Hand Sanitizers: Fact or Fiction?

Hand sanitizer gels are ubiquitous these days – and so are the myths surrounding these products.

Today, a CHOC Children’s infectious disease specialist comes clean on what’s fact and what’s fiction when it comes to hand sanitizing gels.Hand Sanitizer Tips

Fact: Hand sanitizers are a good option for removing some germs from hands.

“Washing your hands with soap and water is an effective way to keep clean, but hand sanitizers are useful when you are not near a sink and you can’t wash your hands,” Dr. Felice Adler says. “Sanitizers are also easy to take with you and pack on a trip. Sometimes you just don’t have a sink handy.”

Fiction: All hand sanitizers are created equal.

“It’s recommended that you look for an alcohol-based hand sanitizer with at least 60 percent alcohol,” Dr. Adler says. “Studies have shown that hand sanitizers with alcohol content between 60-95 percent are more effective at killing germs than those with lower alcohol content and non-alcohol based hand sanitizers.”

hand hygiene tips Fiction: Hand sanitizers remove dirt or grease better than soap and water.

While hand sanitizers will help to kill many (but not all) bacteria and viruses, they will not remove stubborn dirt or clean really filthy hands, Dr. Adler says. Hand washing with soap and water is preferred before preparing or eating food, after using the toilet, after handling animals or their food or waste, and when hands are visibly dirty.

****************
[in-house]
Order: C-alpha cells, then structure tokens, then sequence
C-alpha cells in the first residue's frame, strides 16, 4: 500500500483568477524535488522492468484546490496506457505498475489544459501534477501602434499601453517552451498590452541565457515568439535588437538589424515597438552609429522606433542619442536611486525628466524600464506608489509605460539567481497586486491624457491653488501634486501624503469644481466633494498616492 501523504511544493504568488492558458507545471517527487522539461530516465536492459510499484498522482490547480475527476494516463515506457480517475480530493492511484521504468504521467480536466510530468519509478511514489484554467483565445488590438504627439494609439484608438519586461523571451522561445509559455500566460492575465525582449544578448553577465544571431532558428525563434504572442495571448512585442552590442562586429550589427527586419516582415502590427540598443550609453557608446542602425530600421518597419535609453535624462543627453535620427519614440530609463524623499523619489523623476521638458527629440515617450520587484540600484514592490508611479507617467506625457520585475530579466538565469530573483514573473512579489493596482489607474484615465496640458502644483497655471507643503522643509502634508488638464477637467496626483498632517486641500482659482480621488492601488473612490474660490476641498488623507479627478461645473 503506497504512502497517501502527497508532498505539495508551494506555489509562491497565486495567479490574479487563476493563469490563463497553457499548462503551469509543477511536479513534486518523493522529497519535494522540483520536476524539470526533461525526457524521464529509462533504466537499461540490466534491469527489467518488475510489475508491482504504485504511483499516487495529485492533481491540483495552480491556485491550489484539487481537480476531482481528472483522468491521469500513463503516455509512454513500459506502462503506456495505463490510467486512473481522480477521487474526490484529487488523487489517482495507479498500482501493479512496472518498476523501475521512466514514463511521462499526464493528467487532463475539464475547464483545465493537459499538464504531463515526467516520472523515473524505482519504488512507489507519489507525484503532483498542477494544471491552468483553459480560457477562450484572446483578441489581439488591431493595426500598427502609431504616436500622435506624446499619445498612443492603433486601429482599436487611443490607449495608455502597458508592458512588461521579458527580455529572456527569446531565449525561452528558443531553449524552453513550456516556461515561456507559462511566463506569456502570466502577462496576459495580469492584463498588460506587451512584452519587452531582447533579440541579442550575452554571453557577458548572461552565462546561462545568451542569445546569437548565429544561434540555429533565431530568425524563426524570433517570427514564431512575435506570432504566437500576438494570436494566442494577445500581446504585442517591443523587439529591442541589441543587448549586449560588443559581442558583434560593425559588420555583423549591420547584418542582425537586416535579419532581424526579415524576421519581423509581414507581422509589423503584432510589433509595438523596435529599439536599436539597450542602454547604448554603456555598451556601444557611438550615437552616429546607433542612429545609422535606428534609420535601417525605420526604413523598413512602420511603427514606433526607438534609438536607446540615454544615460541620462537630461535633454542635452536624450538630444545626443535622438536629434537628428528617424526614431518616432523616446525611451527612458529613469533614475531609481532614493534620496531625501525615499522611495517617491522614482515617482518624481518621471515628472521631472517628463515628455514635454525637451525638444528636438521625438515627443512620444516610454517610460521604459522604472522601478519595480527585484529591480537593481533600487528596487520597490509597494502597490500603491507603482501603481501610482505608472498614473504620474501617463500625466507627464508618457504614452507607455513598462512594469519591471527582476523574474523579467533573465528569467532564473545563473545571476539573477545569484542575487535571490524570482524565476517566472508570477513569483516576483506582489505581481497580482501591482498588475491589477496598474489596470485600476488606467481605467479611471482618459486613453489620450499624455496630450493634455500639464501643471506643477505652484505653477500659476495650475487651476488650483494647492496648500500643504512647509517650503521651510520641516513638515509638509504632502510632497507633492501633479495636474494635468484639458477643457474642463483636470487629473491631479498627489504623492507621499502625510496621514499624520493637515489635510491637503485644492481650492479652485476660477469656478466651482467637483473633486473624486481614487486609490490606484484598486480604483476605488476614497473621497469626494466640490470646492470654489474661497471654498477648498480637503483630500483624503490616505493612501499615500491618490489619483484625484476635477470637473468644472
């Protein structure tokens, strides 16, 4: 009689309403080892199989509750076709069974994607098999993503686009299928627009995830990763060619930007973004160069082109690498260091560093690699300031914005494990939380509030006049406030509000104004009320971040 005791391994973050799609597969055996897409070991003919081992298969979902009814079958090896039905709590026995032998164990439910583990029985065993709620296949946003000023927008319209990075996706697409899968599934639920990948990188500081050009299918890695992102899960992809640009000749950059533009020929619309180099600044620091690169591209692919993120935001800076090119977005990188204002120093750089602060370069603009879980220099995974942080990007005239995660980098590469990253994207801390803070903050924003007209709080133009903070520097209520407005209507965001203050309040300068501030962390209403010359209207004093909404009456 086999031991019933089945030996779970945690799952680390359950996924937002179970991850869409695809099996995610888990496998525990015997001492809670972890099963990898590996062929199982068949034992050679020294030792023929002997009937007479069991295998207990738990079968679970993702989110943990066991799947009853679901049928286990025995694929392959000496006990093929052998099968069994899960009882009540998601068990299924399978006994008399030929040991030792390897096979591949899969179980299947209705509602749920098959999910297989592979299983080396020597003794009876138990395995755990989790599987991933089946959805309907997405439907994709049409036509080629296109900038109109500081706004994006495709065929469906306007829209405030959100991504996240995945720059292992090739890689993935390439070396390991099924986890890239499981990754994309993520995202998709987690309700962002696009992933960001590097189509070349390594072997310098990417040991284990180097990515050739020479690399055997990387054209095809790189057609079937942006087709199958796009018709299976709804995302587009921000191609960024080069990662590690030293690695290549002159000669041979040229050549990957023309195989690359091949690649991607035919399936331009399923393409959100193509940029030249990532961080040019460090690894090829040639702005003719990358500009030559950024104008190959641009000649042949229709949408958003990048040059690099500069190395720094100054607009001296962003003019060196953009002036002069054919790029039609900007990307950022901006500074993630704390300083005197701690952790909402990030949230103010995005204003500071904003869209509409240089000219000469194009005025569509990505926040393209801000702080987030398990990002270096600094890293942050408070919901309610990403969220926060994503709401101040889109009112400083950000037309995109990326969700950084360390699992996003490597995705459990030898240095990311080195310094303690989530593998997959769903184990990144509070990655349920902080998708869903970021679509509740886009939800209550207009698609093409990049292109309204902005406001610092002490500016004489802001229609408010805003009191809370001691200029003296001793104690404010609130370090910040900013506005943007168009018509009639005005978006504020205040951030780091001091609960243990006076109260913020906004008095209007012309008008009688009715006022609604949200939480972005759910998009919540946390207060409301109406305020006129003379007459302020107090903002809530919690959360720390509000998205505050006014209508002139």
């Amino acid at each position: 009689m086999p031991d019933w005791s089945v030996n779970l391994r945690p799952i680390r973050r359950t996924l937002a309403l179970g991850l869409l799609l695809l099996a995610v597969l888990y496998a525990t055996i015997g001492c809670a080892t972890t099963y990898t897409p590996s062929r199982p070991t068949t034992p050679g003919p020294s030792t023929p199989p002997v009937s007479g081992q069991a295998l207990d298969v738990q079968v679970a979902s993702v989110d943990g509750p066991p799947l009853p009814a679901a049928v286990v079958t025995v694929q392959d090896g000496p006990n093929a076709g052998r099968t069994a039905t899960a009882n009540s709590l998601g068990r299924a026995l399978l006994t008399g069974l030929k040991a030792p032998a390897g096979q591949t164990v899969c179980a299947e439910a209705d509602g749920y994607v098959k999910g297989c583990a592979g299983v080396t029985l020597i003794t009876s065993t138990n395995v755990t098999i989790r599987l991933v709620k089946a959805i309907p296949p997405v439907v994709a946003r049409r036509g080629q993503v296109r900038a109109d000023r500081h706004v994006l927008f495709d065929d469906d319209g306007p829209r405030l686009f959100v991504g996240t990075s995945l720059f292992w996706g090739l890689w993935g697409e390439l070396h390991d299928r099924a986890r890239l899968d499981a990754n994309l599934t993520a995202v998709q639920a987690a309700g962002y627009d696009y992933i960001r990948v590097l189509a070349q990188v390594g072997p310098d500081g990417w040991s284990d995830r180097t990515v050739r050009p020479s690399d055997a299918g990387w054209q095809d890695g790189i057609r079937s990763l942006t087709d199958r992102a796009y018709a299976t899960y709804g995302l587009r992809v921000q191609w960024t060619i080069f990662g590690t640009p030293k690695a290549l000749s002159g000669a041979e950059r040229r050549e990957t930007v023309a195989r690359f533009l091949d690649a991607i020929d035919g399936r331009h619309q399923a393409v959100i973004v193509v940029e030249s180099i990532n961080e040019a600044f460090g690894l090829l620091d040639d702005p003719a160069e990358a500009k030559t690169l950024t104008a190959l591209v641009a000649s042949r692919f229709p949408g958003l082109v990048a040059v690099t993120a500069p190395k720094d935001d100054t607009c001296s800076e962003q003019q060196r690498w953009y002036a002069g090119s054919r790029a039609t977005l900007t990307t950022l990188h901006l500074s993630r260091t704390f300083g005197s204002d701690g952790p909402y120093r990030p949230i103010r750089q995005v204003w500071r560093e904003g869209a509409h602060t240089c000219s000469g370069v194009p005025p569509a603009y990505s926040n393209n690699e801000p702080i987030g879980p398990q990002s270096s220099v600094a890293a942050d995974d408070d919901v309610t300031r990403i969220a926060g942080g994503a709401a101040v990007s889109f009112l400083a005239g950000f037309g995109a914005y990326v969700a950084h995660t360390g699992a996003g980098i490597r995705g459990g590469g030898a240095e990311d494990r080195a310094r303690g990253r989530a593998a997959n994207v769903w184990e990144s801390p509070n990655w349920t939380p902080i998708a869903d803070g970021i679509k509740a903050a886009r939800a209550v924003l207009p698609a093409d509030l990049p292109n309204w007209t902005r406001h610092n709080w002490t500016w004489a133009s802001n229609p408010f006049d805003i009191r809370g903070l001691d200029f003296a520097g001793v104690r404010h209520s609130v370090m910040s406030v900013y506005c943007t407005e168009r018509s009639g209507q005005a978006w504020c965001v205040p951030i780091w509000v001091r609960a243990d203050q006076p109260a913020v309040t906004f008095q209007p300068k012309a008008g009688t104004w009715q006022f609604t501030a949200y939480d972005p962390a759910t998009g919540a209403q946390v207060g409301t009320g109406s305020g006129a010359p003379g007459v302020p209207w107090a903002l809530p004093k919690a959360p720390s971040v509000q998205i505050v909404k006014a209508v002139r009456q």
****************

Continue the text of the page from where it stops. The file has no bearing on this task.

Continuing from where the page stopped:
The bottom line:

When it comes to keeping hands germ-free, there’s nothing like a good, old-fashioned vigorous hand washing with soap and water. However, a squirt of an alcohol-based hand sanitizer can be a good alternative.

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How Effective are Hand Sanitizers?

SONY DSCThough old-fashioned hand-washing is the best way to keep hands clean and combat germs, gel hand sanitizers are a good alternative when soap and water aren’t readily available, a CHOC Children’s physician says.

“They certainly don’t take the place of proper hand-washing,” says Dr. Negar Ashouri, a CHOC infectious disease specialist. “That is still the best way to help prevent the spread of infection. But when you don’t have access to soap and water, hand sanitizers are a good alternative.”

Hand sanitizers can also supplement hand-washing, Dr. Ashouri says. The Centers for Disease Control (CDC) recommends scrubbing hands with soap and water for at least 20 seconds. However, the average person doesn’t always wash their hands long enough or effectively enough to kill germs entirely. In addition, people don’t always use enough soap, or they don’t clean the entire hand.

If you coat the whole hand with the gel, alcohol-based hand sanitizers work well to help kill germs, she says. The CDC notes that alcohol-based hand sanitizers can quickly reduce the number of microbes on hands in some situations, but sanitizers do not eliminate all types of germs.

Hand sanitizers should be alcohol-based and have a concentration of at least 60 percent alcohol to be effective. Dr. Ashouri says any brand is fine as long as it meets that level of alcohol concentration.

Also, she adds that it’s a myth that people build a resistance to gel sanitizers and that long-term use renders them ineffective.

Learn more about CHOC’s infectious disease division.

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Kids and Germs

wash hands to kill germsWHAT ARE GERMS?

“Germs is a nonmedical term for any organism that can cause an infection,” says Dr. Nieves. What kind of infections? Kids, especially in schools, can contract respiratory infections as well as skin infections, says Dr. Nieves. To prevent the spread of germs, especially in classrooms, parents,  teachers and caregivers should make sure children are instructed on proper hygiene techniques, like handwashing.